Rarely occurs in the bladder and is more often a primary localized process than a reflection of systemic amyloidosis.
Primary amyloidosis is due to AL-type amyloid.
Secondary amyloidosis is associated with hemodialysis, multiple myeloma, autoimmune causes and chronic infections.
Age: Typically in adults (5th and 6th decades) and presents with hematuria.
Localized amyloidosis may present as a solitary "tumor" mass that ulcerate the mucosa and masquerade as a malignancy.
Gross: Diffuse amyloidosis can be visualized as mucosal erythema.
Deposition of eosinophilic amorphous materials in lamina propria and muscularis propria, with associated histiocytic and foreign body giant cell reactions (image A).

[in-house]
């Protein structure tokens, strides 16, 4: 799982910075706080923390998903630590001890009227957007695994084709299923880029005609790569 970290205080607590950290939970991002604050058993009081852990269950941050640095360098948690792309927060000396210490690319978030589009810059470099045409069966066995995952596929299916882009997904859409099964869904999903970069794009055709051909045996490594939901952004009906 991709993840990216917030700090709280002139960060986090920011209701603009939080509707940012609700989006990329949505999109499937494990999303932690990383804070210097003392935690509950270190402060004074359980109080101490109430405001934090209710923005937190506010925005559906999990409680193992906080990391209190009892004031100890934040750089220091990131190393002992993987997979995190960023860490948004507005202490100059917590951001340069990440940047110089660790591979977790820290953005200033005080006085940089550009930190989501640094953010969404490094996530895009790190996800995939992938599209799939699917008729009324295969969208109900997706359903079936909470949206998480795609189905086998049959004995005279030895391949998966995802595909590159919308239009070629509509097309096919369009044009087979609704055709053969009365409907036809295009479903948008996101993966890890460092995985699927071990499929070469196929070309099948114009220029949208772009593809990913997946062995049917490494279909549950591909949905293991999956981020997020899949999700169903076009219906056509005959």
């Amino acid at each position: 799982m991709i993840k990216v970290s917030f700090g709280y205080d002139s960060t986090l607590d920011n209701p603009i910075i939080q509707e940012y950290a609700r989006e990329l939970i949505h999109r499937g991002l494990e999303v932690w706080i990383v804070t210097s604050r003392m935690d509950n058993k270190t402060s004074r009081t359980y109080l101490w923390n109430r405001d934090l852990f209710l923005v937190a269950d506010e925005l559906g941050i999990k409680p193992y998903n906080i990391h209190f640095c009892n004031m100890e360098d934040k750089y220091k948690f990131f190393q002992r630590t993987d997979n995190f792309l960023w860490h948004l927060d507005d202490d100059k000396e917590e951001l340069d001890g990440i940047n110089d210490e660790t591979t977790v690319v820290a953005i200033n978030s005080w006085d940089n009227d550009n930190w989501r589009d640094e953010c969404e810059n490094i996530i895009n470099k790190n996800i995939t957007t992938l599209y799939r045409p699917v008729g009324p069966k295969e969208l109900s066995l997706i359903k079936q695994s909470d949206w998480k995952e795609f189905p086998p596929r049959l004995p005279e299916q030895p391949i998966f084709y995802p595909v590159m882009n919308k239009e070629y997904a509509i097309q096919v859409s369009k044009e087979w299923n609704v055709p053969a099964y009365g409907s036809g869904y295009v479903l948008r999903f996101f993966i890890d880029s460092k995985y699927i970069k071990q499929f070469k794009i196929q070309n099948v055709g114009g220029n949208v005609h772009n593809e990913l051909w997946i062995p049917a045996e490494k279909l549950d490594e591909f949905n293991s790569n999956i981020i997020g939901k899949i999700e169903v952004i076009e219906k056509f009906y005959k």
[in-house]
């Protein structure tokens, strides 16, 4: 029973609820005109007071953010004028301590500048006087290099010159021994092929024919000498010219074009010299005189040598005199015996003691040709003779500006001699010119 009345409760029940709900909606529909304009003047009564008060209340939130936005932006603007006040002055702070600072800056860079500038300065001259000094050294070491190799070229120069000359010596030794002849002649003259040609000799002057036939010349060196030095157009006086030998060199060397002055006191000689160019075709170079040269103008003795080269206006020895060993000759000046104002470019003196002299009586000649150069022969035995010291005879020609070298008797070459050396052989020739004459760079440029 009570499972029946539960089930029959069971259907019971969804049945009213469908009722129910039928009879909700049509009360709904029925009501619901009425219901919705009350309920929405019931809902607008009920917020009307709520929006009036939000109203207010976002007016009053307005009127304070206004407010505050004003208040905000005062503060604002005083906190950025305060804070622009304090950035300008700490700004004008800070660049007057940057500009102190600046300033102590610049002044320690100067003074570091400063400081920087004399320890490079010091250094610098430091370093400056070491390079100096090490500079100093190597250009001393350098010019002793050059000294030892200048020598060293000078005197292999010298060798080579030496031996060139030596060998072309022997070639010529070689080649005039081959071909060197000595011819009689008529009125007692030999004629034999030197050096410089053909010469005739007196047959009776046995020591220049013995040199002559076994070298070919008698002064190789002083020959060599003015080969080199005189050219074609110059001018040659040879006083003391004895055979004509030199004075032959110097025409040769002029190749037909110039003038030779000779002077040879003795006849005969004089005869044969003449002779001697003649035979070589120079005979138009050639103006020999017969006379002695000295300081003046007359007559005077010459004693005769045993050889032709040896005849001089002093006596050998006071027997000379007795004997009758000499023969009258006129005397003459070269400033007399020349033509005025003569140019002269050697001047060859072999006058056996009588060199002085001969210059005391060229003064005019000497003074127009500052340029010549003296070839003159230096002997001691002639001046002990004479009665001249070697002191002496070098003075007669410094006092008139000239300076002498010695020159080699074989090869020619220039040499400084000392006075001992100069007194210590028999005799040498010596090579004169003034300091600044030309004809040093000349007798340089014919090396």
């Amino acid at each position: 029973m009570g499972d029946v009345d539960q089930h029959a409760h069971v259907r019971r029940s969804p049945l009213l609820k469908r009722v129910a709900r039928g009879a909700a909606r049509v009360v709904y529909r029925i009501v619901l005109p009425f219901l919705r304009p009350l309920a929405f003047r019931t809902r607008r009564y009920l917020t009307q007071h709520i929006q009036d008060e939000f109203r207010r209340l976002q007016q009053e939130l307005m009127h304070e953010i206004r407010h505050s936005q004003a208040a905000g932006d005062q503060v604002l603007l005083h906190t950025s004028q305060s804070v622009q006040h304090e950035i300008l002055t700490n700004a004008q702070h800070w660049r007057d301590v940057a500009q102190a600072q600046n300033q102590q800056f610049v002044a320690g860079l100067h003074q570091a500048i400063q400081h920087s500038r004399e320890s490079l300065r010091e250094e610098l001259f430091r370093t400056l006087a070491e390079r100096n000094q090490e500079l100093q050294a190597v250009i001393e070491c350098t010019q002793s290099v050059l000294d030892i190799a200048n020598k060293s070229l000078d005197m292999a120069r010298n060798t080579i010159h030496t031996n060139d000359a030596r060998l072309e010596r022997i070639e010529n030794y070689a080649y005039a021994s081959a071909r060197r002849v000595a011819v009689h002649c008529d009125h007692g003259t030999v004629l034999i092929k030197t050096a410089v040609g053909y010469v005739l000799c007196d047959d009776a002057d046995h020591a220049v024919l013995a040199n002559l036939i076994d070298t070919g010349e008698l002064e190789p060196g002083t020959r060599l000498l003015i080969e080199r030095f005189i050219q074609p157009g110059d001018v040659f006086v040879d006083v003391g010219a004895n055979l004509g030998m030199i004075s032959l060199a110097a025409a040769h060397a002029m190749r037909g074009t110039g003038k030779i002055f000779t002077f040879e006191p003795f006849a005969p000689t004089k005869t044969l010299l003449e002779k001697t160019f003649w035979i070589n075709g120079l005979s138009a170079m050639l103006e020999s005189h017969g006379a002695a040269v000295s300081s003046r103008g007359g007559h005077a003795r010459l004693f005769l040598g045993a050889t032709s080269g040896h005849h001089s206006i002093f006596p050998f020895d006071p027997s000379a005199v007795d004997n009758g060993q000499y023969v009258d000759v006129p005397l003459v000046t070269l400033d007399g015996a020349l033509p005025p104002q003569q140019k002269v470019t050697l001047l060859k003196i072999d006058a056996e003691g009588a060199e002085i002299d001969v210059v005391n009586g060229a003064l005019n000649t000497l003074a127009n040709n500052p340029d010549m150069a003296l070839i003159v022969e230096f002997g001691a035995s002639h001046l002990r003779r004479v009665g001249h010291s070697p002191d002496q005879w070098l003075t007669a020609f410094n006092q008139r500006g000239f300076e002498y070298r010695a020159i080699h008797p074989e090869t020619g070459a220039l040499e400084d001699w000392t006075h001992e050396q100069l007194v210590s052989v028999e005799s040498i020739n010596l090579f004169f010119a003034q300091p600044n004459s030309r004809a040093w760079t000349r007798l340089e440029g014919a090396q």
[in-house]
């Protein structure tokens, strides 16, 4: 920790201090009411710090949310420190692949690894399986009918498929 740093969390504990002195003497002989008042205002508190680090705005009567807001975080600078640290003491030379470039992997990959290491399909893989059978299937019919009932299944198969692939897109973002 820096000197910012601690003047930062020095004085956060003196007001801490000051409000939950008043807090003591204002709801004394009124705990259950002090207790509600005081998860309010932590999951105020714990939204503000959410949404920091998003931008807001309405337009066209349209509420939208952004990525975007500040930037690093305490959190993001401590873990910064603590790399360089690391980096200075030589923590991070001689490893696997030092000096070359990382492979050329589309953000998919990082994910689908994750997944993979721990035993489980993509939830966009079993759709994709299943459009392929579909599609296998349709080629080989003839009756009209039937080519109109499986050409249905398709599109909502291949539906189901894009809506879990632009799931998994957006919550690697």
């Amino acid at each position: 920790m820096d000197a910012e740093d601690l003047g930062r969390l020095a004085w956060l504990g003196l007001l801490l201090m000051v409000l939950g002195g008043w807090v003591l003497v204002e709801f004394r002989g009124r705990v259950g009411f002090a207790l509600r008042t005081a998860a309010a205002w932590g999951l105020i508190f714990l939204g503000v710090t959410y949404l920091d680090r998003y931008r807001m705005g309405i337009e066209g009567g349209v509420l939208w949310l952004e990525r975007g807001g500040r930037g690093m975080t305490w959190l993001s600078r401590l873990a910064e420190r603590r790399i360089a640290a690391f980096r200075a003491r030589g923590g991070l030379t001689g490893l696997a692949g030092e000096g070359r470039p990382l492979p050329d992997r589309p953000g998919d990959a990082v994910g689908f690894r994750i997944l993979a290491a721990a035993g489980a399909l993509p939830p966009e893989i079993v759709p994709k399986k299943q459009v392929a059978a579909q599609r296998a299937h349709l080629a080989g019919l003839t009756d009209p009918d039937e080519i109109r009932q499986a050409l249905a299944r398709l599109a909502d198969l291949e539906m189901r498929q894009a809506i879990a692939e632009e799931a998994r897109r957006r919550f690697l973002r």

Vessel wall may also appear thickened by amyloid deposits, usually in systemic amyloidosis.
Congo red stain shows dense orange-brown under light microscopy and apple green birefringence under polarized light (image B), confirming the diagnosis.
Electron microcopy shows nonbranching rigid 8-12 nm fibrils.
Immunohistochemistry for typing (e.g. κ or λ light chains)
Localized bladder amyloidosis has high recurrence rate of ~50%.